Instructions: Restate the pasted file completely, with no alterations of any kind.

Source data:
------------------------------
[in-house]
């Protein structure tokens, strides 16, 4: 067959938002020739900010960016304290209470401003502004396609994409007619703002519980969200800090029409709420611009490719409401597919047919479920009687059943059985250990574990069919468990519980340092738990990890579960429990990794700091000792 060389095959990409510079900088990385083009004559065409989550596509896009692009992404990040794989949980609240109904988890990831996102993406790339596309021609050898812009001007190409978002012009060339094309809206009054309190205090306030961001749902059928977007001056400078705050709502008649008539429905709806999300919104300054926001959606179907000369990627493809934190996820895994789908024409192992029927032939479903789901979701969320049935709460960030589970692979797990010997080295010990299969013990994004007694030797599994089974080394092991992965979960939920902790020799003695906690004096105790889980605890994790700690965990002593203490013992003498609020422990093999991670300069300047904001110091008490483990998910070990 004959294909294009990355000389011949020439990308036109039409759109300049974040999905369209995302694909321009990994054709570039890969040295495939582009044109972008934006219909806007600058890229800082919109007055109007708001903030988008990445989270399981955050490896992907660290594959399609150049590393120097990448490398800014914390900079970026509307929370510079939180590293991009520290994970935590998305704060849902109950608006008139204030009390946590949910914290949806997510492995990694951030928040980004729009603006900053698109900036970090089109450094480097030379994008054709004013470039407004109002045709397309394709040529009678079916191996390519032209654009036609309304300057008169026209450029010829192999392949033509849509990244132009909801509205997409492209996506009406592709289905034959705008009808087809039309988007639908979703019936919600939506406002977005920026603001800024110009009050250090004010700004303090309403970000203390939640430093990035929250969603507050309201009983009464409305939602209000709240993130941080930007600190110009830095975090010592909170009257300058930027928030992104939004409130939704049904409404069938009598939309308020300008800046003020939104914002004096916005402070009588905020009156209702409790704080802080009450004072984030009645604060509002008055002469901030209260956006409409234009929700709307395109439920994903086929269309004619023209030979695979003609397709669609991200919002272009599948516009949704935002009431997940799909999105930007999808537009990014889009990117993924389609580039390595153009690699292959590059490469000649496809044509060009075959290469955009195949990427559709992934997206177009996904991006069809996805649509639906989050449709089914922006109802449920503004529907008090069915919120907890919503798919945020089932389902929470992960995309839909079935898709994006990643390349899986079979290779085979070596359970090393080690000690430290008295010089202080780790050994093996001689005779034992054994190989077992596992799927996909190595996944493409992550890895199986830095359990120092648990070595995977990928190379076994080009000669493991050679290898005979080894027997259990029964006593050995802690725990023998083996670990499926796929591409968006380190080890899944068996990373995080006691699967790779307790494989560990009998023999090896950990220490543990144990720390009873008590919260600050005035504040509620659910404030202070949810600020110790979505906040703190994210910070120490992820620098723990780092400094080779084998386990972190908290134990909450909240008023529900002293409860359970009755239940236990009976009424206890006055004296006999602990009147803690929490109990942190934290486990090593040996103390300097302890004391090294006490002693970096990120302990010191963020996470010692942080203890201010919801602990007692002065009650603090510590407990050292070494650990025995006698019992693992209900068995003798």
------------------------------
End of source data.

[in-house]
């Protein structure tokens, strides 16, 4: 067959938002020739900010960016304290209470401003502004396609994409007619703002519980969200800090029409709420611009490719409401597919047919479920009687059943059985250990574990069919468990519980340092738990990890579960429990990794700091000792 060389095959990409510079900088990385083009004559065409989550596509896009692009992404990040794989949980609240109904988890990831996102993406790339596309021609050898812009001007190409978002012009060339094309809206009054309190205090306030961001749902059928977007001056400078705050709502008649008539429905709806999300919104300054926001959606179907000369990627493809934190996820895994789908024409192992029927032939479903789901979701969320049935709460960030589970692979797990010997080295010990299969013990994004007694030797599994089974080394092991992965979960939920902790020799003695906690004096105790889980605890994790700690965990002593203490013992003498609020422990093999991670300069300047904001110091008490483990998910070990 004959294909294009990355000389011949020439990308036109039409759109300049974040999905369209995302694909321009990994054709570039890969040295495939582009044109972008934006219909806007600058890229800082919109007055109007708001903030988008990445989270399981955050490896992907660290594959399609150049590393120097990448490398800014914390900079970026509307929370510079939180590293991009520290994970935590998305704060849902109950608006008139204030009390946590949910914290949806997510492995990694951030928040980004729009603006900053698109900036970090089109450094480097030379994008054709004013470039407004109002045709397309394709040529009678079916191996390519032209654009036609309304300057008169026209450029010829192999392949033509849509990244132009909801509205997409492209996506009406592709289905034959705008009808087809039309988007639908979703019936919600939506406002977005920026603001800024110009009050250090004010700004303090309403970000203390939640430093990035929250969603507050309201009983009464409305939602209000709240993130941080930007600190110009830095975090010592909170009257300058930027928030992104939004409130939704049904409404069938009598939309308020300008800046003020939104914002004096916005402070009588905020009156209702409790704080802080009450004072984030009645604060509002008055002469901030209260956006409409234009929700709307395109439920994903086929269309004619023209030979695979003609397709669609991200919002272009599948516009949704935002009431997940799909999105930007999808537009990014889009990117993924389609580039390595153009690699292959590059490469000649496809044509060009075959290469955009195949990427559709992934997206177009996904991006069809996805649509639906989050449709089914922006109802449920503004529907008090069915919120907890919503798919945020089932389902929470992960995309839909079935898709994006990643390349899986079979290779085979070596359970090393080690000690430290008295010089202080780790050994093996001689005779034992054994190989077992596992799927996909190595996944493409992550890895199986830095359990120092648990070595995977990928190379076994080009000669493991050679290898005979080894027997259990029964006593050995802690725990023998083996670990499926796929591409968006380190080890899944068996990373995080006691699967790779307790494989560990009998023999090896950990220490543990144990720390009873008590919260600050005035504040509620659910404030202070949810600020110790979505906040703190994210910070120490992820620098723990780092400094080779084998386990972190908290134990909450909240008023529900002293409860359970009755239940236990009976009424206890006055004296006999602990009147803690929490109990942190934290486990090593040996103390300097302890004391090294006490002693970096990120302990010191963020996470010692942080203890201010919801602990007692002065009650603090510590407990050292070494650990025995006698019992693992209900068995003798």